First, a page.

West Hollywood’s famed Palm Restaurant, a fixture on the area’s restaurant since since opening in 1975, will not be a part of future development plans at 9001 Santa Monica Blvd. west of La Peer as a mixed-use project moves forward for the property.
An exact closing date for the steakhouse, known for its caricatures of celebrities on the walls, is not known as calls to the restaurant were not returned. However, an amended development agreement for the site was recently approved by the city’s Planning Commission and states the Palm will no longer be a part of the proposed five-story mixed-use project that will have 9,850 square feet of retail space and 42 residential units, eight of which will be affordable units.
In 2007, the City Council approved the project, which was to be done in two phases to allow the Palm to remain open during construction. With the approval of the new development agreement, the phasing has been eliminated and the staff report indicates the restaurant will close.
Ira Handelman, the lobbyist representing the 9001 Santa Monica Blvd. LLC, said the restaurant owners intended to find a new location, but he didn’t have any specifics about its closing. The 30-store Palm Restaurant chain also has a location at 1100 S. Flower St. in Downtown Los Angeles, which opened in 2002.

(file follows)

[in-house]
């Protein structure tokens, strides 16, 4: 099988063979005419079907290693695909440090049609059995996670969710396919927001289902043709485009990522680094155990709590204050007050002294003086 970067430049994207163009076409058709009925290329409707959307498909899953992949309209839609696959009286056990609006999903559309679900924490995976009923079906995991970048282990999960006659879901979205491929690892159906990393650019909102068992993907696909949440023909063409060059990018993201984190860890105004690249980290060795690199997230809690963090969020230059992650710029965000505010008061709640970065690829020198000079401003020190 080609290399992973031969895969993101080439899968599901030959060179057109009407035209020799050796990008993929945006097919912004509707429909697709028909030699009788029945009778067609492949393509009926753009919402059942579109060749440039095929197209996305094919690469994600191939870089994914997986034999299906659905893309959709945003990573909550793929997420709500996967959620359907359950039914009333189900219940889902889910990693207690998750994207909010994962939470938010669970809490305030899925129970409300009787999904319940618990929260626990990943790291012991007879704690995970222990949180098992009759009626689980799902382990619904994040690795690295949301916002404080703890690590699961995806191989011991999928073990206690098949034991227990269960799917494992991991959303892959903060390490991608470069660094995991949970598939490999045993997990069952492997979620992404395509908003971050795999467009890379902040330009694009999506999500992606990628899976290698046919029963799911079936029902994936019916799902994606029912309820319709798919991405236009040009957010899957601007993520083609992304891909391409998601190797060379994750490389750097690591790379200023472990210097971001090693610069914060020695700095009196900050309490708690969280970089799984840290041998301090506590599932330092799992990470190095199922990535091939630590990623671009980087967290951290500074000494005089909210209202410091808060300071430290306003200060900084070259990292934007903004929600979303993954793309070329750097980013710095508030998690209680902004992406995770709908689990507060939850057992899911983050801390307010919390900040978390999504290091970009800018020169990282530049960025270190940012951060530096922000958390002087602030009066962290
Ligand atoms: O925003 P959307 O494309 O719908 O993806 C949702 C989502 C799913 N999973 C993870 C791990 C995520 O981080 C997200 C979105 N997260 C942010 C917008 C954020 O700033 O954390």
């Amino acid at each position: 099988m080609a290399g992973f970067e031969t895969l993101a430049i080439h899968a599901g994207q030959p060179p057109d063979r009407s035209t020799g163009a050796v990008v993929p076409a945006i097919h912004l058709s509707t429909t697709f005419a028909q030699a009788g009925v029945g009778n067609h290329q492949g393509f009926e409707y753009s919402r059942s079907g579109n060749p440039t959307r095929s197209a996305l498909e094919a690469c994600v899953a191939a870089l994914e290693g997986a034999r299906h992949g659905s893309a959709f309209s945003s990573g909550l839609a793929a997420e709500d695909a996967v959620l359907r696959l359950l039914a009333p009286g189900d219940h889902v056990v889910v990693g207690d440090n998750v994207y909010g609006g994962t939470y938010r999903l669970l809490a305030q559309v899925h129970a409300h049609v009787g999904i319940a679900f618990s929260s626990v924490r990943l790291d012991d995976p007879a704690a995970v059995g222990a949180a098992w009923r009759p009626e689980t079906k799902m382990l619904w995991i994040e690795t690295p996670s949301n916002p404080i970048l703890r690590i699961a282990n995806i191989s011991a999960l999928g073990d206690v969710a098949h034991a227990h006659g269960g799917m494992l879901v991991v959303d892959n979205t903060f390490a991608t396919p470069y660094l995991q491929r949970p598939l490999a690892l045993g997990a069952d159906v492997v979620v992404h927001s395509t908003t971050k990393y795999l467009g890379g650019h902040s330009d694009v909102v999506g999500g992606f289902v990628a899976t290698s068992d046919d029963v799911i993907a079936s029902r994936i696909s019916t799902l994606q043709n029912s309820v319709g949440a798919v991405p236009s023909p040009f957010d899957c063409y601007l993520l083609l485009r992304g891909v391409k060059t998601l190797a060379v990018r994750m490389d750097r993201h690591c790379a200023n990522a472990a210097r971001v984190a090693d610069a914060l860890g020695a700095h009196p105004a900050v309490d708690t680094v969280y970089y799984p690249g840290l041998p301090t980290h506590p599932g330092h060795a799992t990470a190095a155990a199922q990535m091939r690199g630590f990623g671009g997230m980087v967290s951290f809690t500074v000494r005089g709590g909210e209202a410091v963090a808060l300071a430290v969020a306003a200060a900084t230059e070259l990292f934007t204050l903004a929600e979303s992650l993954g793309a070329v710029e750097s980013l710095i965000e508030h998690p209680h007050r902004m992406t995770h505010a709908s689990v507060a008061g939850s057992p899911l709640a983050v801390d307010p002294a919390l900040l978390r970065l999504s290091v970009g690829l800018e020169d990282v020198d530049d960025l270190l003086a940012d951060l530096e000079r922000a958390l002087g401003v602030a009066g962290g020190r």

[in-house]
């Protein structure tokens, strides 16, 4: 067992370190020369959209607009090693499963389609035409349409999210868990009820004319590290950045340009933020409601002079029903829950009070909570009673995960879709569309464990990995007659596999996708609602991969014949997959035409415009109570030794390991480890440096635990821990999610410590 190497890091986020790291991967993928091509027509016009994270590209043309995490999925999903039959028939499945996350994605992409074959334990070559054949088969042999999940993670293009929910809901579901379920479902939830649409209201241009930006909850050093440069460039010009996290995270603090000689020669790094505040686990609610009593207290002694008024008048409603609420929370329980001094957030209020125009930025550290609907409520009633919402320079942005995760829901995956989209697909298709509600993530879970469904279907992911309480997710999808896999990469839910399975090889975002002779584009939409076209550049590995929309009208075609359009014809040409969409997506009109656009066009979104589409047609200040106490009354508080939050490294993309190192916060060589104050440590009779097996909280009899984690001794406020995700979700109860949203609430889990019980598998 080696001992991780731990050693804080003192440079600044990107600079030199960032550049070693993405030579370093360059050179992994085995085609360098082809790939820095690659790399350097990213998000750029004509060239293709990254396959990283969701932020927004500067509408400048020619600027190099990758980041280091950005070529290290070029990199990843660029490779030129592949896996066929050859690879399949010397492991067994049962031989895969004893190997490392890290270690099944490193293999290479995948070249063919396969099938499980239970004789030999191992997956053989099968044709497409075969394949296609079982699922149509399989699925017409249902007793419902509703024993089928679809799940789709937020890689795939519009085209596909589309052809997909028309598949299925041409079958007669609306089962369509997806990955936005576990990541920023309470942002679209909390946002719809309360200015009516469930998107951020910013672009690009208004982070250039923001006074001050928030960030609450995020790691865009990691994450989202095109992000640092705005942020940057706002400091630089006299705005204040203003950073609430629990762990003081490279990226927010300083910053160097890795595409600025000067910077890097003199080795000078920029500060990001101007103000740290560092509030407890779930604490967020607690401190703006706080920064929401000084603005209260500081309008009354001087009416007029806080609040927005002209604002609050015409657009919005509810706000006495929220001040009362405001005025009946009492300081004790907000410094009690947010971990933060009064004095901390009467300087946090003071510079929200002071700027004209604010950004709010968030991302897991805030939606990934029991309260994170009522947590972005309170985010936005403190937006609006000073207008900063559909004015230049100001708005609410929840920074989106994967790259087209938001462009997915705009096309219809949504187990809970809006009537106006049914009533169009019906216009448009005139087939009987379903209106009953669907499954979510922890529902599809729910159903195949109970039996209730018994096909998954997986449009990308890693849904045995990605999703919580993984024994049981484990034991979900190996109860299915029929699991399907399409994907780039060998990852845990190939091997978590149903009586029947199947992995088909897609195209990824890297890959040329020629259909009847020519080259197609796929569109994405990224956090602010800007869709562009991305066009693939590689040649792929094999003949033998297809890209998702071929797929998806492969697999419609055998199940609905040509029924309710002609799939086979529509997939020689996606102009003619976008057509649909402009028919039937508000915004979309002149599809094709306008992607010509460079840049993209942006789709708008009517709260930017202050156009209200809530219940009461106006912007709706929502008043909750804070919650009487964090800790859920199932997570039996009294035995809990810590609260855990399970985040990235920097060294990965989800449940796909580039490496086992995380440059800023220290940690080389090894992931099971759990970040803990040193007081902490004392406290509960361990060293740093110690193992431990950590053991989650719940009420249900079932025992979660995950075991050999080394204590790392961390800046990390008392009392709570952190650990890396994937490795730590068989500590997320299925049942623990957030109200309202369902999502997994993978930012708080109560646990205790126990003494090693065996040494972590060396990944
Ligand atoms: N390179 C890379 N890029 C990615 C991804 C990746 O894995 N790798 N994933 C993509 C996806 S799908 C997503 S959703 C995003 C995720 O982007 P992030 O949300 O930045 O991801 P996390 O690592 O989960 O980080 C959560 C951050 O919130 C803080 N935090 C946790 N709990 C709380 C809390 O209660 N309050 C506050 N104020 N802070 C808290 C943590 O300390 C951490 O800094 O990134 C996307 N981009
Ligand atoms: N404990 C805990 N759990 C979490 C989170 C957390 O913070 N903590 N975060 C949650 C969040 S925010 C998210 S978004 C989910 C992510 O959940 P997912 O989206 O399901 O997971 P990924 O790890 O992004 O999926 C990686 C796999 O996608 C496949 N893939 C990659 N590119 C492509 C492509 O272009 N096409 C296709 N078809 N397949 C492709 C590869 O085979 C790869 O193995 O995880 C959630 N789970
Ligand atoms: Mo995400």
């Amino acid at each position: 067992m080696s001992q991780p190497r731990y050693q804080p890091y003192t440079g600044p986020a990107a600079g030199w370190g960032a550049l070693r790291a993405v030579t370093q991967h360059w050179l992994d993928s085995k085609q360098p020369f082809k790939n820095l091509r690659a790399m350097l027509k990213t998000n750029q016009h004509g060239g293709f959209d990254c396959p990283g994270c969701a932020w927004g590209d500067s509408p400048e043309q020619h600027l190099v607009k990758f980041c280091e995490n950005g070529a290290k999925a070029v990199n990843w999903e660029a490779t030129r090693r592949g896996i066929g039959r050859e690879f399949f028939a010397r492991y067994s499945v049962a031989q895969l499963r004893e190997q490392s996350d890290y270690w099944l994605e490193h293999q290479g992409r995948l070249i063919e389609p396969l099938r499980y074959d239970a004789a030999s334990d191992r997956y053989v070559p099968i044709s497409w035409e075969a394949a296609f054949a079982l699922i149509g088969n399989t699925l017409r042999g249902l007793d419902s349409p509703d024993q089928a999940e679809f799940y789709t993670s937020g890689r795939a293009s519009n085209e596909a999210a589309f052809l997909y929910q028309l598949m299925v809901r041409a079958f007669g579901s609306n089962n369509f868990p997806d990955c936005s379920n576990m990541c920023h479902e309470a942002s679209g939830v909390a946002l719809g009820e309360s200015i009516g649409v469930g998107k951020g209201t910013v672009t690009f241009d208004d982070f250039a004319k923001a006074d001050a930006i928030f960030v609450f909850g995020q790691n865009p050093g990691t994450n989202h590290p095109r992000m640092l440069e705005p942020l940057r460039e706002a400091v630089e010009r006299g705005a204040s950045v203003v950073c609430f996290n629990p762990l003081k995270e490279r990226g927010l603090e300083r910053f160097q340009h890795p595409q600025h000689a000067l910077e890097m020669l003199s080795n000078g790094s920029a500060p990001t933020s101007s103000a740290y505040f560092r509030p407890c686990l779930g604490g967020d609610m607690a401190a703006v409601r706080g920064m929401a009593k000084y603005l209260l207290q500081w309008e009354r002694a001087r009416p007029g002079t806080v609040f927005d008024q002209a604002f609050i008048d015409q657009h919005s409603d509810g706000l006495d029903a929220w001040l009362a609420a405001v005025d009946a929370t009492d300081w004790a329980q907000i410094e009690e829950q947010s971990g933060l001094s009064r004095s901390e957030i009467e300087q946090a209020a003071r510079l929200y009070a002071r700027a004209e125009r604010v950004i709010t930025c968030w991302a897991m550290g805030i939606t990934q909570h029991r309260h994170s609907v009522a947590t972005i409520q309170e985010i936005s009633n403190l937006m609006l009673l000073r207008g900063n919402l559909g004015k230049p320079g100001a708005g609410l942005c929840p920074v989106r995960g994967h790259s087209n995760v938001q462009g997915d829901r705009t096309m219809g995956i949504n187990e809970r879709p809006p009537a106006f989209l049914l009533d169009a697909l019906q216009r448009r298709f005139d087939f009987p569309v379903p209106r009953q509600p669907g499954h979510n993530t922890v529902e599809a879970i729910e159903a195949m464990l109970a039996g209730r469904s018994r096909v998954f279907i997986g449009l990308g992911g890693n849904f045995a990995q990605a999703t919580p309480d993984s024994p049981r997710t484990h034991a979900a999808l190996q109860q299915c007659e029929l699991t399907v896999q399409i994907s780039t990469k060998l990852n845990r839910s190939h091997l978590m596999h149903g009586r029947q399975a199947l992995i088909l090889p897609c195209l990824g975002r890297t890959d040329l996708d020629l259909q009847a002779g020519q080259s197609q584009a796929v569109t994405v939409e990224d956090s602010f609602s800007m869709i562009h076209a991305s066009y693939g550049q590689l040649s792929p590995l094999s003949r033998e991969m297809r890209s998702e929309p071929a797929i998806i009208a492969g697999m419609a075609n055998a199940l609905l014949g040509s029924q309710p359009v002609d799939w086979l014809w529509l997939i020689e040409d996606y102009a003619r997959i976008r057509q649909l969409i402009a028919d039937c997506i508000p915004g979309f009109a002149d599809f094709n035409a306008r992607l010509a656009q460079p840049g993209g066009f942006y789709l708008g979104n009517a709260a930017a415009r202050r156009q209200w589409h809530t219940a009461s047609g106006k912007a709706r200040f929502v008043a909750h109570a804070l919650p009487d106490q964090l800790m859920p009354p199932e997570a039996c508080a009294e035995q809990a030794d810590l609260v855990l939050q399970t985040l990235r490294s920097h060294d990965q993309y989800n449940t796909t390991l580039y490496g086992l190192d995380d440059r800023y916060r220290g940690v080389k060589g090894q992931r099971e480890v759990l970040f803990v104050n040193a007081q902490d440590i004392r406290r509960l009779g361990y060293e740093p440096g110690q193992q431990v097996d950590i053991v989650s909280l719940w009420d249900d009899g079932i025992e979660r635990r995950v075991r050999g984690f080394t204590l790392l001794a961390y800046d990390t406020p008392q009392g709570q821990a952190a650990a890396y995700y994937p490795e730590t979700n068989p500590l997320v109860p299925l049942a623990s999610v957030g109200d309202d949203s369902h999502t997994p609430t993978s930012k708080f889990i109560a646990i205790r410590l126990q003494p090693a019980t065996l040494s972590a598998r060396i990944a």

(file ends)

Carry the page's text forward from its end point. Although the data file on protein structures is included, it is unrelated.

On a 5-1 vote, the Planning Commission approved extending the site’s development agreement by four years to now expire in January 2020. Commissioner John Altschul voted against the extension.
Under the terms of the amended development agreement, the 9001 Santa Monica Blvd. project, which is commonly referred to as the “Palm Project,” must start construction by July 2016.
Under the previous development agreement, the project was required to start construction by July 2013. The project site includes the Palm Restaurant building as well as the adjacent parking lot and auto repair business.
Shortly after the Palm Project was first approved in 2007, residents Jeanne Dobrin and Allegra Allison filed a lawsuit against it because the proposed height of 62 feet exceeded the city’s zoning code, which allows a 55-foot maximum height for five-story buildings. That lawsuit was eventually settled and the height was reduced to 55 feet.
Correction: An earlier version of this story incorrectly stated that the Palm Restaurant would be leaving West Hollywood. The story should have stated that the restaurant will be closing at its current location.